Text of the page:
Ashton B. Carter speaks during the presentation of the MRAP all terrain vehicle (M-ATV) at the Pentagon, Monday, Nov. 2, 2009.
Ashton B. Carter Named Deputy Secretary of Defense
Carter is a former director of Harvard Kennedy School's Belfer Center
September 26, 2011
Author: Sharon Wilke, Associate Director of Communications
The U.S. Senate on Friday unanimously confirmed Ashton B. Carter as Deputy Secretary of Defense, the second highest-ranking official in the Department of Defense. Carter, who has served as Under Secretary of Defense for Acquisition, Technology & Logistics since 2009, is on leave from the Belfer Center’s board of directors. He was co-director of the Center’s Preventive Defense Project until leaving for government in 2009 and served as the director of the Center from 1990-93.
“It won’t surprise anyone who knows Ash to hear that even in this era of unrelenting partisan rancor, the Senate vote to confirm his nomination was unanimous,” said Belfer Center Director Graham Allison, himself a former assistant secretary of defense. “We’re all proud of Ash and pleased for the country.”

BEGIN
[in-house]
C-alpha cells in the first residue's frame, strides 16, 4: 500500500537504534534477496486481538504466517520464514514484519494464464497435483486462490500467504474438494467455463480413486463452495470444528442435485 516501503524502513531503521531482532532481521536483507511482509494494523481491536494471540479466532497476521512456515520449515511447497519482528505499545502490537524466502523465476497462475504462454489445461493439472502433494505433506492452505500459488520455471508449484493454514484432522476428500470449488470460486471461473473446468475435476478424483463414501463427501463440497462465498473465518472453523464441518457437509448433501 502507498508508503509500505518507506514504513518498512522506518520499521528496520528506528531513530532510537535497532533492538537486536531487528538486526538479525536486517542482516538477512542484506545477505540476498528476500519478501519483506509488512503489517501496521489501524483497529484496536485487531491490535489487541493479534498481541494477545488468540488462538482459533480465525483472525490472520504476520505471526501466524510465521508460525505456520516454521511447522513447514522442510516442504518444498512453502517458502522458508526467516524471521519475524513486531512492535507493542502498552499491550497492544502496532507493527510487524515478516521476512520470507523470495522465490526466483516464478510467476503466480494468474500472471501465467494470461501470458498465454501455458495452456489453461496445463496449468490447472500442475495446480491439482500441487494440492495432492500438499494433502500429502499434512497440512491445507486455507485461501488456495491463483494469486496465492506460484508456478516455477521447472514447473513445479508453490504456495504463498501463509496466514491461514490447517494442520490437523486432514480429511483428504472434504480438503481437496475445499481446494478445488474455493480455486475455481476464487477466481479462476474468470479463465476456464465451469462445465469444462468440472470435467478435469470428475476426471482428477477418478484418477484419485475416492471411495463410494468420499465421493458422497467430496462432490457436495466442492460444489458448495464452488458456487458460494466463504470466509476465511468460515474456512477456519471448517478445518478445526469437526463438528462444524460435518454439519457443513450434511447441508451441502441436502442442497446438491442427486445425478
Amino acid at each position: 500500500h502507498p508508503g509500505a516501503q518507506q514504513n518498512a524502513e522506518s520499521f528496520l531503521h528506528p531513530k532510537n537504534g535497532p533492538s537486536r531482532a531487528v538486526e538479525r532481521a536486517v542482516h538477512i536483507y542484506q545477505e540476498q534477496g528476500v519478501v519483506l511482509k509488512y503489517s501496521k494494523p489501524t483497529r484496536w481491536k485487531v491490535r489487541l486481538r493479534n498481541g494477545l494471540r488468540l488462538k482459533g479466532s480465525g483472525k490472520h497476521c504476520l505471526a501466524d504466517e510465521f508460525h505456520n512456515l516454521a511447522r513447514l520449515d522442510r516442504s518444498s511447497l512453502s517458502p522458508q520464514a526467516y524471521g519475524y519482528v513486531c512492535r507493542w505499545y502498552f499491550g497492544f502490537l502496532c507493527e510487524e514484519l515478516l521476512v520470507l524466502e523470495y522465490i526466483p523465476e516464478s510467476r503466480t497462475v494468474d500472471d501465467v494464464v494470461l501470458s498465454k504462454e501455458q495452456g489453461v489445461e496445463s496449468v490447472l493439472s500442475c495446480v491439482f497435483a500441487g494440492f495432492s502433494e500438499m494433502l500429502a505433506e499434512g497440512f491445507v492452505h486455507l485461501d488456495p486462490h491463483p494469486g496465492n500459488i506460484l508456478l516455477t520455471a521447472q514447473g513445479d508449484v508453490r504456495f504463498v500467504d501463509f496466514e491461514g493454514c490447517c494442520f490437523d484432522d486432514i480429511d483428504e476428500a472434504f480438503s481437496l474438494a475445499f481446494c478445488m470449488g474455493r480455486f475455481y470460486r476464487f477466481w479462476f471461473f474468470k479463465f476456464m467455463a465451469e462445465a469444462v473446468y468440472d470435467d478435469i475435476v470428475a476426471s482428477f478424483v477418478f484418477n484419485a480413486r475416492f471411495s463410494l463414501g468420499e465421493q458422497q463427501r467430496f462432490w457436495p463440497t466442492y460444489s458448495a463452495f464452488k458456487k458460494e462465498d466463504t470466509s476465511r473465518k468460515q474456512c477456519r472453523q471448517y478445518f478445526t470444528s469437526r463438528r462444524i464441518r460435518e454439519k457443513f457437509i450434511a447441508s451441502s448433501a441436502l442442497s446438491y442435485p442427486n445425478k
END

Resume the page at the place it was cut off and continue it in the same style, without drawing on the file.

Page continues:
“As Under Secretary for Acquisition,” Allison said, “Ash has been in the middle of the toughest calls about the future of the greatest military in the world. With budgets shrinking, his challenges will be evermore severe. But he’s the right man for the right job at the right time. We all wish him well.”
As reported by Theo Emery in the Boston Globe Friday (Sept. 25):
“After the vote, Panetta praised Carter, saying he has ‘a steady hand, a keen intellect, and an effective management style that will help this department keep faith with our troops and protect our nation.’
‘He is already an essential part of my team as an outstanding undersecretary of defense, and I look forward to his continued guidance and leadership as he assumes his new responsibilities,’ Panetta said.
In his new role, Carter will be central to identifying and carrying out billions of dollars in defense cuts mandated by Congress in a budget deal worked out this summer to reduce the projected federal deficit.
At his confirmation hearing, he warned of the dangers of the across-the-board automatic cuts that will kick in should a congressional committee not come up with an additional $1.5 trillion in cuts necessitated under the deal.” (See complete Boston Globe article here.)
For more information about this publication please contact the Belfer Center Communications Office at 617-495-9858.
For Academic Citation: